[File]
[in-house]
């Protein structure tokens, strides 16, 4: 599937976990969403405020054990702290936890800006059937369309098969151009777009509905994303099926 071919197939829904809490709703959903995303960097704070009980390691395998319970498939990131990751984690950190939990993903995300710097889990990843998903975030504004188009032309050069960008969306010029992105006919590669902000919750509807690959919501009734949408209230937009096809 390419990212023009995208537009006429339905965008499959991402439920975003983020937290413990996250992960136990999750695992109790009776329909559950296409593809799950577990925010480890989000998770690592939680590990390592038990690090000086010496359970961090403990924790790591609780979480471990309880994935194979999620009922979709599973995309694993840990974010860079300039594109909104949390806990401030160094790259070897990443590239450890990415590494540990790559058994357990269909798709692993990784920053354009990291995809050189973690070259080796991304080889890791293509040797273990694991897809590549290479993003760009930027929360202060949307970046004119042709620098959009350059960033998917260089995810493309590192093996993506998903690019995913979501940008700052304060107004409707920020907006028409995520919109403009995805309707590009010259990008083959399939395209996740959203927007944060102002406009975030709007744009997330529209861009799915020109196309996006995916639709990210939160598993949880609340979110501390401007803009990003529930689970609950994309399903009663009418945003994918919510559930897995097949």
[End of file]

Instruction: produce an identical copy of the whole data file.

[in-house]
């Protein structure tokens, strides 16, 4: 599937976990969403405020054990702290936890800006059937369309098969151009777009509905994303099926 071919197939829904809490709703959903995303960097704070009980390691395998319970498939990131990751984690950190939990993903995300710097889990990843998903975030504004188009032309050069960008969306010029992105006919590669902000919750509807690959919501009734949408209230937009096809 390419990212023009995208537009006429339905965008499959991402439920975003983020937290413990996250992960136990999750695992109790009776329909559950296409593809799950577990925010480890989000998770690592939680590990390592038990690090000086010496359970961090403990924790790591609780979480471990309880994935194979999620009922979709599973995309694993840990974010860079300039594109909104949390806990401030160094790259070897990443590239450890990415590494540990790559058994357990269909798709692993990784920053354009990291995809050189973690070259080796991304080889890791293509040797273990694991897809590549290479993003760009930027929360202060949307970046004119042709620098959009350059960033998917260089995810493309590192093996993506998903690019995913979501940008700052304060107004409707920020907006028409995520919109403009995805309707590009010259990008083959399939395209996740959203927007944060102002406009975030709007744009997330529209861009799915020109196309996006995916639709990210939160598993949880609340979110501390401007803009990003529930689970609950994309399903009663009418945003994918919510559930897995097949």